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  • Stories of new Mainers speak to need for temporary assistance


    New Mainers, religious leaders, community officials and other members of the public overwhelmingly spoke out against proposed changes to the general assistance program in the governor’s state budget. The proposals include the elimination of food and rent support to legal, non-citizens who are not allowed to work while seeking asylum and changes to the formula for reimbursing communities.

    The stories of people who were persecuted in their native countries because of their ethnicity, whose lives were in danger because of their political activities and who fled the horrors of civil war were part of the hours-long public hearing before the Appropriations and Financial Affairs Committee and the Health and Human Services Committee.

    The Rev. Ruben Ruganza said general assistance allowed him to begin a new life after he escaped the civil war in Congo that had already claimed the lives of many family members. As he was seeking asylum, federal rules barred him from working and he relied on general assistance for food, rent and other necessities.

    “I knew that the assistance was just a bridge between the despair and the hope, between the dependency and the self-sufficiency. That is why, after my asylum was granted, I worked hard to find a job,” testified Ruganza, who is now a U.S. citizen and works as a Catholic Charities Maine case manager for survivors of torture and as a pastor in Portland. “I am able now to provide for my family, and even help others. I feel happy that I don’t have to depend on assistance. But I will never forget that I survived because of the support from GA.”

    Mouna Ismali faced persecution in Somalia because she belongs to an ethnic minority group. She testified that if general assistance is no longer available, mothers and children will be left homeless and hungry.

    “I came to this great nation seeking asylum, which means getting protection and shelter. I believe and still believe, here, in the U.S.A. – I will be treated like a human being who has full rights and dignity,” said Ismali, who now works as a domestic violence advocate at the United Somali Women of Maine. “Today, I am able to support myself and my children. But when I arrived in Lewiston, I received general assistance, which was only meant to cover the minimum of our needs but helped me and my children feel safe recovering from the suffering of our past.”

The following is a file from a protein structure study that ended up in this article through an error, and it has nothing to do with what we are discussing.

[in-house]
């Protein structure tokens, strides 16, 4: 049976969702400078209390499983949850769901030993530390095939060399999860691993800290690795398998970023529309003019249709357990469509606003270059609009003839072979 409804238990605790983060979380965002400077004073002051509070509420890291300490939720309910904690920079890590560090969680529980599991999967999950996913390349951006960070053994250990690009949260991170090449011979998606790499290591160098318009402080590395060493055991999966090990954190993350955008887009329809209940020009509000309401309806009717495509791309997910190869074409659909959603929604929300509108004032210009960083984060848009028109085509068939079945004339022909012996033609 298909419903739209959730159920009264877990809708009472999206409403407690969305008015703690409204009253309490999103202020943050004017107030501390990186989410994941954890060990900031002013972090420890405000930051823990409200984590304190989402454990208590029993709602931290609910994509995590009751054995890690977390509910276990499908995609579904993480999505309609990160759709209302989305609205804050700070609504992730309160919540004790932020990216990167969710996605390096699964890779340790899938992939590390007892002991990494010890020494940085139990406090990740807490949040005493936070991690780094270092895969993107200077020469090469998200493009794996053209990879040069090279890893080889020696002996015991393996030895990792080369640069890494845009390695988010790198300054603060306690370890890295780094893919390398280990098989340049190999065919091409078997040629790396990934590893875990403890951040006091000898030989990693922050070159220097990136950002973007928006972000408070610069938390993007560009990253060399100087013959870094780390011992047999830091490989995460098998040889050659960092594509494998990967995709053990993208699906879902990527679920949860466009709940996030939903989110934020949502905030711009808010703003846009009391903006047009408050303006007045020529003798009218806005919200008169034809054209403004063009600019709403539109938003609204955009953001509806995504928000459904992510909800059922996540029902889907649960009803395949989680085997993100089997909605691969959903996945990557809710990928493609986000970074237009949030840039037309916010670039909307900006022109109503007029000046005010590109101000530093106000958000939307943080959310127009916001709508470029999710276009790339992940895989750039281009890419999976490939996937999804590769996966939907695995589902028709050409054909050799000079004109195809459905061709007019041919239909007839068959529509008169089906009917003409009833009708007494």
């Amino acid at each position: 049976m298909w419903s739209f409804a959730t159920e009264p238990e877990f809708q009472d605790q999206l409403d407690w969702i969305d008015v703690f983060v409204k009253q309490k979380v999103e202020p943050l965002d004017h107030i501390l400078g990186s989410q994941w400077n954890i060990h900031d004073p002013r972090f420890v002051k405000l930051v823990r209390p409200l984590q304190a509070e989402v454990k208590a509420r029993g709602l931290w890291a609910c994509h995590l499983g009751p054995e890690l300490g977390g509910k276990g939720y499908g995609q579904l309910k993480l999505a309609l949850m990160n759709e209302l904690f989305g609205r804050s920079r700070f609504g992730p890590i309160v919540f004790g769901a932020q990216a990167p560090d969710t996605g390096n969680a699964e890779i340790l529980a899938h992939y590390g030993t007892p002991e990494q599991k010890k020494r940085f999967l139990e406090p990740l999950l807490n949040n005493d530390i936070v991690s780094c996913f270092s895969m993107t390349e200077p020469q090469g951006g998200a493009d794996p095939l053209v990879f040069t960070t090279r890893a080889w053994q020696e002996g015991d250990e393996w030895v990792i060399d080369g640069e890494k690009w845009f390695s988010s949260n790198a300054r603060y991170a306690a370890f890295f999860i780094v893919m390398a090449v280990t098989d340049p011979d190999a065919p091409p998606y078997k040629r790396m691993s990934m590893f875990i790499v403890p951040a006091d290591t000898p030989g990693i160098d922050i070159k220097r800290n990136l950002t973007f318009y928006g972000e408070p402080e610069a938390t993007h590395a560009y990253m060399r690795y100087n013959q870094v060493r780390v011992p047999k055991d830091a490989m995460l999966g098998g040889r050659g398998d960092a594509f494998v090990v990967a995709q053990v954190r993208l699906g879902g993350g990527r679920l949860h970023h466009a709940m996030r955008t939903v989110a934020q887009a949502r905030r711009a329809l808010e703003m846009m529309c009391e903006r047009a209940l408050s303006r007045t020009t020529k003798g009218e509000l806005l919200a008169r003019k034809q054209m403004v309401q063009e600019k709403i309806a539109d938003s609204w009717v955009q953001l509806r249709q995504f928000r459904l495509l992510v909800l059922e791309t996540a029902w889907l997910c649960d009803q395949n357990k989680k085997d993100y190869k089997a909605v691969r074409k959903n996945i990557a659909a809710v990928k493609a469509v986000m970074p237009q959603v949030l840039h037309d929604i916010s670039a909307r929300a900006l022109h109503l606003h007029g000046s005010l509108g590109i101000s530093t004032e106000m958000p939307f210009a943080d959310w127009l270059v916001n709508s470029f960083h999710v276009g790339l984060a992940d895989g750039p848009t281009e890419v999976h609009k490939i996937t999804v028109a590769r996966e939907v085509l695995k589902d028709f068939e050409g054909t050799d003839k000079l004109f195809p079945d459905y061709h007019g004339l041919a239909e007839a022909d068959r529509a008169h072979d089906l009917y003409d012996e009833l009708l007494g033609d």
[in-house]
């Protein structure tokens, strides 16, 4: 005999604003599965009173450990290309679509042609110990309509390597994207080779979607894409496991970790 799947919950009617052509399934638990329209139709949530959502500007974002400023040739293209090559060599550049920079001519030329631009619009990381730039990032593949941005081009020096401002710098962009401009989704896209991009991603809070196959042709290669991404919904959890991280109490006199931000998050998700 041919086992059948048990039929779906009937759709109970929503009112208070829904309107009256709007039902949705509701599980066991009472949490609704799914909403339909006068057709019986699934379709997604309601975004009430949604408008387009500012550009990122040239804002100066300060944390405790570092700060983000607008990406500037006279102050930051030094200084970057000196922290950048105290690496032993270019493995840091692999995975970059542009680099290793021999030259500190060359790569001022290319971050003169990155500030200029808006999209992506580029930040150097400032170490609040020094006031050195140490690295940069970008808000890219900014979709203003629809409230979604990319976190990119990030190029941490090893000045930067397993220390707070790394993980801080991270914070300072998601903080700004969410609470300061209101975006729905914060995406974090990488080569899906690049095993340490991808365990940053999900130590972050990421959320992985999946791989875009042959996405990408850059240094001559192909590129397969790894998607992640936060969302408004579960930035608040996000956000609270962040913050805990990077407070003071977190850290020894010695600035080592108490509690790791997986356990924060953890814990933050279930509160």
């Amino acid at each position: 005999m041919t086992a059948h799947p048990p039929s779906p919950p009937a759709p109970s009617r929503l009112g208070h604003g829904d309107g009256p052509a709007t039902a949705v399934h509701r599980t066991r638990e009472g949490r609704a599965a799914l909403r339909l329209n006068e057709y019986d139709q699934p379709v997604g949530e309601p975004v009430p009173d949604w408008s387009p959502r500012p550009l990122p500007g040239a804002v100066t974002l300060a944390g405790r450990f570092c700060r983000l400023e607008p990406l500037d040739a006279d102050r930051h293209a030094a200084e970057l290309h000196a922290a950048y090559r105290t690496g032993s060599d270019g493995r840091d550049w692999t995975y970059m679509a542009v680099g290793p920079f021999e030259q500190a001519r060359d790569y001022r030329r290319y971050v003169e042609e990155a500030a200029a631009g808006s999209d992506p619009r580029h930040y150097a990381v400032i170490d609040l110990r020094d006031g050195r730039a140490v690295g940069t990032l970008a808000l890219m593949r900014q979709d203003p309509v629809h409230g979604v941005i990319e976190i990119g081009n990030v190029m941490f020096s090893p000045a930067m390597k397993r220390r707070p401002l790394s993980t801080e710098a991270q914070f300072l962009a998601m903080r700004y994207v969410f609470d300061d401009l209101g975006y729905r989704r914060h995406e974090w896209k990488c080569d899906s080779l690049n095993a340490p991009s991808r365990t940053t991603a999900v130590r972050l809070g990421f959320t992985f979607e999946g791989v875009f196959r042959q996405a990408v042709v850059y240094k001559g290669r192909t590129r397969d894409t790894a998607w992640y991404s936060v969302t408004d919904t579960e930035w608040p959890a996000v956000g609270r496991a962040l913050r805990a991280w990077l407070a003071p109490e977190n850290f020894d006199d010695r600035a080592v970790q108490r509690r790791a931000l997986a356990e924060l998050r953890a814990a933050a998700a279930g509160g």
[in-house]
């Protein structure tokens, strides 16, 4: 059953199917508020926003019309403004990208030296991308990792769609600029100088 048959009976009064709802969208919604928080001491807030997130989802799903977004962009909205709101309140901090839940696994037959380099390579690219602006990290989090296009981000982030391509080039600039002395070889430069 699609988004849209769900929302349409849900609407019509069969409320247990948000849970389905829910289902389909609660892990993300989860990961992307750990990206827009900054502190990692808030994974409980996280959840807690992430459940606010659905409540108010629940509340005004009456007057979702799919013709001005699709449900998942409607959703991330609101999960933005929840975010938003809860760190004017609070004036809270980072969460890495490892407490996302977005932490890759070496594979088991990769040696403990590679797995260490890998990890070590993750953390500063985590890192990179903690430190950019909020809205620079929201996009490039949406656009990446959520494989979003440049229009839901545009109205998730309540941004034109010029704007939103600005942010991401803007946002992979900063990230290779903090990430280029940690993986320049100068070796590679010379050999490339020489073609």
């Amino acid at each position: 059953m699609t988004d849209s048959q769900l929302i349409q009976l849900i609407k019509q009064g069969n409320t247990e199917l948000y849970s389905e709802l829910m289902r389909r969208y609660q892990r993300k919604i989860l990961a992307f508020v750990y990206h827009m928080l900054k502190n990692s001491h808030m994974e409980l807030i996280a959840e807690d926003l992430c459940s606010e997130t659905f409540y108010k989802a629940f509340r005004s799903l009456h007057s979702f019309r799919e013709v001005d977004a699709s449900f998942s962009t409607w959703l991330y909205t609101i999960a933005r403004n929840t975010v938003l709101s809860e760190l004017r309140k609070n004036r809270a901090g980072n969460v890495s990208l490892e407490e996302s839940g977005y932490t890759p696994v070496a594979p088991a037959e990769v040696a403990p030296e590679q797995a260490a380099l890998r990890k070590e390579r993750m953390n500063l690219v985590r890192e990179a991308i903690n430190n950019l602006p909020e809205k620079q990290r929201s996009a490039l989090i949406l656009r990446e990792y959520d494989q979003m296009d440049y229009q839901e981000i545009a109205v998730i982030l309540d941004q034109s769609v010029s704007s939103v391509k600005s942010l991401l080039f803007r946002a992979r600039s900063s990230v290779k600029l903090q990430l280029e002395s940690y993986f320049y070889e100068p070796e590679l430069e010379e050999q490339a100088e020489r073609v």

Other testimony noted that proposed changes to the reimbursement formula would shift costs to communities and their local property taxpayers, undermining the partnership that the state is supposed to have with municipalities.

    Sue Charron, Lewiston’s social services director, said the change would hurt municipalities that are service centers and over time increase the local share of general assistance costs.

    “Lewiston has long been recognized for operating an effective and cost-efficient program and we oppose using additional local property taxes to support a state mandated program,” she testified.

    "The administration is proposing devastating changes without actually understanding needs of the people who need temporary help with life’s basic necessities. What is going to happen to these Mainers when their food and housing assistance is cut off?” asked Rep. Peggy Rotundo, House chair of the budget-writing committee.

    Many of the legal asylees who testified are well-educated and represent the state’s economic future. Some are taking jobs that need to be filled, caring for the elderly and individuals with developmental disabilities.

    “The governor is creating false choices when he pits one group of vulnerable people against the other. We could take care of all the truly vulnerable in Maine if we weren’t giving tax breaks to the wealthy as the governor has proposed,” said Rotundo. “These changes to general assistance will hurt Maine communities and families, whether we’re talking about our longtime neighbors or more recent arrivals who are trying to rebuild their lives after escaping danger."

    “We heard one personal story after another about people and families fighting for their lives – and for their gratitude of a second chance at life and at hope by coming to Maine,” said Sen. Linda Valentino, D-Saco, who serves on the budget-writing committee. “It is imperative that legislators craft a budget that is compassionate and moral. To do anything less than that is turn our back on our own.”

    Valentino added, “We need to cut through the facts from all the spin. The fact is that GA supports people who are here seeking asylum, legally unable to work. They are as eager as we are to get back to work, to independently support their families and to integrate in to our communities.”